A little-known holiday called “Colored American Day” just passed on Aug. 25. This year, as people celebrated the 160th anniversary of the gathering and celebration of Blackness, it’s essential to journey into the historical foundations of these reunions, unraveling their significance and their enduring influence on our lives today.
As we bask in the warm embrace of reconnecting with our roots of the holiday, Black family reunions emerge as lively and enduring tributes to our heritage and the unity found in it. These gatherings imbued with the colors of history and the depth of spirituality, stand as poignant reminders of the enduring bonds that tie us across generations.
Colored American Day not only celebrated the achievements and resilience of Black Americans, but it also ignited a spark that would illuminate the tradition of Black family reunions. Emerging in the late 19th century, this commemorative Day provided a platform to recognize the contributions of Black communities in a nation grappling with the legacy of slavery and the challenges of post-Civil War reconstruction. It was during these gatherings that families, scattered by the brutal history of slavery and migration, found a reason to come together. The spirit of unity and solidarity that Colored American Day embodied served as an inspiration for Black families to reunite, transcending geographical boundaries to reconnect with their roots. As African Americans across the country celebrated their collective heritage, these gatherings fostered a sense of belonging and the importance of family ties, becoming a catalyst for the enduring tradition of Black family reunions that continues to flourish today.
The origins of Black family reunions are deeply rooted in the painful legacy of American slavery. During those dark times, the institution systematically tore apart enslaved families, reducing them to mere commodities to be bought and sold. The brutal separation of loved ones left indelible scars, but it also ignited a fierce determination to reunite. The end of slavery symbolized not only newfound freedom but also the hope of reconstituting a sense of familial wholeness.
One step toward reclaiming identity was the act of choosing names. Enslaved individuals were often bestowed with names by their oppressors, names devoid of meaning or significance. However, with freedom came the autonomy to select names that reflected their new status and aspirations.
Many chose to adopt their former masters’ names, not out of affection but out of practicality. This choice allowed them to be identified and was a pragmatic step towards redefining themselves as free people. Moreover, formal marriage ceremonies, discouraged during slavery, became a symbol of commitment and agency for many newly emancipated couples. The act of choosing names and formalizing marriages represented not only a legal transition but also a profound act of self-determination.
In the wake of emancipation, African-American women faced unique challenges in their quest for equality. Their rights as wives, mothers, and women were constantly questioned, and they were denied the right to vote. Yet, they persevered, both within and outside their communities, in their pursuit of equal status.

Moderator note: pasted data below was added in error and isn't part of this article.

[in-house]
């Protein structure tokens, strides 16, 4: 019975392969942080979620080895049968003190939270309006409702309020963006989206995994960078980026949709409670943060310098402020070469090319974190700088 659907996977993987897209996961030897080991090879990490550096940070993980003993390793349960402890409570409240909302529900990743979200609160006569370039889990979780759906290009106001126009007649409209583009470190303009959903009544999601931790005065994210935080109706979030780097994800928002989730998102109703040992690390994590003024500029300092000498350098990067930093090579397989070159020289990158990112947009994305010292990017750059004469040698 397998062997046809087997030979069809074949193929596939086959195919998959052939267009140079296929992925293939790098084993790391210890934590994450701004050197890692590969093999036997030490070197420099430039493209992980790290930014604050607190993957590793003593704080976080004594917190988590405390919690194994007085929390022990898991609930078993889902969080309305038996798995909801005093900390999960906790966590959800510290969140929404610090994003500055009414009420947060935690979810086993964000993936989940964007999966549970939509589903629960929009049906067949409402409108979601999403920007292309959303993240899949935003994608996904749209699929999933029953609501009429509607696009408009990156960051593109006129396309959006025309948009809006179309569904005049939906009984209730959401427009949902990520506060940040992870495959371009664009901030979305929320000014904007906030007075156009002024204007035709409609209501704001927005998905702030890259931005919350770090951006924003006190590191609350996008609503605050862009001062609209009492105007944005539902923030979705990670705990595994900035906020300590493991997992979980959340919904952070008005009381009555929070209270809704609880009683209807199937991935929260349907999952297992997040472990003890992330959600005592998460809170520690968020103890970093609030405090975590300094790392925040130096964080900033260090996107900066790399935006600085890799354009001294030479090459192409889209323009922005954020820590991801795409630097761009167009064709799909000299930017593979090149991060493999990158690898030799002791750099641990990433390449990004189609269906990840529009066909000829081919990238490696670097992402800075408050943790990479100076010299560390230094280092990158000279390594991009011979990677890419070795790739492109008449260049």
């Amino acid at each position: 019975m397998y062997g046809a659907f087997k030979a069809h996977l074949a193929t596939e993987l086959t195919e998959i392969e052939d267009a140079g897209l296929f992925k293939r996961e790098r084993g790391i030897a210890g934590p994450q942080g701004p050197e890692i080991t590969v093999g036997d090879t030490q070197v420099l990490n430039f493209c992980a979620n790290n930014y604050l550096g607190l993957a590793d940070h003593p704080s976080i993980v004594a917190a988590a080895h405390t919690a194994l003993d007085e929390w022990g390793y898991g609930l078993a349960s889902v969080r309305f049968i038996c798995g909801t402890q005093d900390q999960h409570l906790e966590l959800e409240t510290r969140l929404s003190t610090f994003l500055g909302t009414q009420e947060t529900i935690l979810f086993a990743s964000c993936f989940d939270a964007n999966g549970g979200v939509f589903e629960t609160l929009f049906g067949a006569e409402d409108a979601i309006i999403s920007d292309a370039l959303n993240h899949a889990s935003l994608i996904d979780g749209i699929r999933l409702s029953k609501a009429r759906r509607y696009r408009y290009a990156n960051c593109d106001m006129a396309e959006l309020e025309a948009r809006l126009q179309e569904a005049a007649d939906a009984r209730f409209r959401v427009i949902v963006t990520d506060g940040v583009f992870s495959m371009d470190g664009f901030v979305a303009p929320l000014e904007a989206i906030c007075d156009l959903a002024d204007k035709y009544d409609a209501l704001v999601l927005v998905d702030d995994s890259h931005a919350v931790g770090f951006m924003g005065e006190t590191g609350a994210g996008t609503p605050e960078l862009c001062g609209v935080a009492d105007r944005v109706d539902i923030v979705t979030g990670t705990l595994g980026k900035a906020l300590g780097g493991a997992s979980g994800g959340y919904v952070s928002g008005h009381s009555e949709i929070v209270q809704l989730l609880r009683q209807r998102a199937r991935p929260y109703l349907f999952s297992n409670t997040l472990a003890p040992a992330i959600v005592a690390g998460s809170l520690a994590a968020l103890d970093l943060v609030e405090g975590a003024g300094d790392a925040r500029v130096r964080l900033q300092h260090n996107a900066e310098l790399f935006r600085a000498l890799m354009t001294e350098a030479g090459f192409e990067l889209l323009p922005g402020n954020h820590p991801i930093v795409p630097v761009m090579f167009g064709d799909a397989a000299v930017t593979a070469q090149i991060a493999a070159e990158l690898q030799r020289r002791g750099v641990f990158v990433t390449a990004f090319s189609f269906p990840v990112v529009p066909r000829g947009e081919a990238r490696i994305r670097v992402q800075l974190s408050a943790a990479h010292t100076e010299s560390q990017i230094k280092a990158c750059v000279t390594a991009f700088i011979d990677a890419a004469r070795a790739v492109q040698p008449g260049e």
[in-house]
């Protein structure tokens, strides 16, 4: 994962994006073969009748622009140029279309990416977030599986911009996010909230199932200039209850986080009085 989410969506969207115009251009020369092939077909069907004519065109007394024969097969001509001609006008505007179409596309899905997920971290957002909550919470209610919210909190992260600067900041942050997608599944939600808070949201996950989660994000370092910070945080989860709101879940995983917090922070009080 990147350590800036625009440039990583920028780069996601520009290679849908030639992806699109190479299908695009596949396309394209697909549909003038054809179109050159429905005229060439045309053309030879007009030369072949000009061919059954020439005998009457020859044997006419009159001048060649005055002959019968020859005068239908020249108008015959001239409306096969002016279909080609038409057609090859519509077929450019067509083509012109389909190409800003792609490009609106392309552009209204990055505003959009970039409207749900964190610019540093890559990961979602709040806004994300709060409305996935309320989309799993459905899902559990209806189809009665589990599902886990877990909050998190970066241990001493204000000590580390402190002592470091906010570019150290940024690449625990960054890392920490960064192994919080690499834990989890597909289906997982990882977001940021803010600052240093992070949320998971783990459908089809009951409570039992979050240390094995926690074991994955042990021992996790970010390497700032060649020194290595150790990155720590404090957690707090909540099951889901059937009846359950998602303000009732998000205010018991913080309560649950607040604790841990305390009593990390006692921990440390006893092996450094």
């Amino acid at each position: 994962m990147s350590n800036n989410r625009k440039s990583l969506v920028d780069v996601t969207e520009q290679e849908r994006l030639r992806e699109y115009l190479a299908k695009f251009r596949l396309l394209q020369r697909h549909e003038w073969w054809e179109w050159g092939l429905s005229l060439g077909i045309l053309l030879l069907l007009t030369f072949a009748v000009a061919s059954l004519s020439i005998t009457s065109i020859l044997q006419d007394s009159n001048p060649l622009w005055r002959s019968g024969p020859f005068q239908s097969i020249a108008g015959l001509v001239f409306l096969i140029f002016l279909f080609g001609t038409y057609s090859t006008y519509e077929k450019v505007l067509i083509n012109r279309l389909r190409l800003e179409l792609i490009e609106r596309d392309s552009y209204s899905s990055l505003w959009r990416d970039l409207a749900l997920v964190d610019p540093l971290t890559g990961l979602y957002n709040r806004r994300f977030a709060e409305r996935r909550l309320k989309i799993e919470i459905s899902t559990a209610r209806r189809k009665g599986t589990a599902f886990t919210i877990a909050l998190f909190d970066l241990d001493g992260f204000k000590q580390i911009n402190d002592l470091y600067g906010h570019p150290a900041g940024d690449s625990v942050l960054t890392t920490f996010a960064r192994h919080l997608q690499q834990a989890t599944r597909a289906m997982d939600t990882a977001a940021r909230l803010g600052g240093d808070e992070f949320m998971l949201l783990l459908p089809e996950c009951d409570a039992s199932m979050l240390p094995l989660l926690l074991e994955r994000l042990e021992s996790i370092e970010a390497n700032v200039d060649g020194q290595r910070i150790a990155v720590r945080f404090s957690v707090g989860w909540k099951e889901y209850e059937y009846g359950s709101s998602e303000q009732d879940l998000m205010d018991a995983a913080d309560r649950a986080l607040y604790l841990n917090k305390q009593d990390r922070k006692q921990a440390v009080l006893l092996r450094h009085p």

As African Americans rebuilt their lives post-emancipation, the search for family members who had been separated or sold away became a focal point. The number of years of separation did not deter people from hoping to reunite with lost loved ones. Newspaper advertisements, letters, and word of mouth were all employed as part of the search. The hope was that a positive response might lead to a reunion with family members. However, the transition to freedom was not an easy one.
Enslaved individuals had been stripped of their names, rights, and identity. This created numerous challenges as families, married couples, parents, and children attempted to locate one another. Formal marriage ceremonies were not encouraged by slaveholders and were a rarity for the enslaved. With freedom, many formerly enslaved men and women participated in official ceremonies to reinforce their commitment to one another or for legal purposes. As husbands and wives, they also renegotiated their roles together as free people.
Black women faced a struggle to gain respect for their rights as wives, mothers, and women. Both within and outside their communities, their quest for equal status was questioned. Among other things, they were denied the right to vote, scrutinized if they chose not to work, and subjected to harassment and physical abuse. Defining and defending their place within American society remained a challenge throughout the years after the end of slavery.
Enslaved parents had no legal rights to their children. Their offspring could be taken away or expected to obey the orders of others despite the preferences of their parents. As free people, African Americans resisted outside efforts to undermine their parental authority or to take their children away through court-ordered apprenticeships to a white person. They wanted to ensure their influence and love were the most important factors in their children’s lives.
While newly freed individuals endeavored to reunite with their loved ones despite these challenges, in many cases, newspapers and letters weren’t enough to prompt a reunion. Ultimately, the separation of the family proved to be so effective a tool of oppression to disempower African Americans that its legacy persisted long after the abolishment of slavery.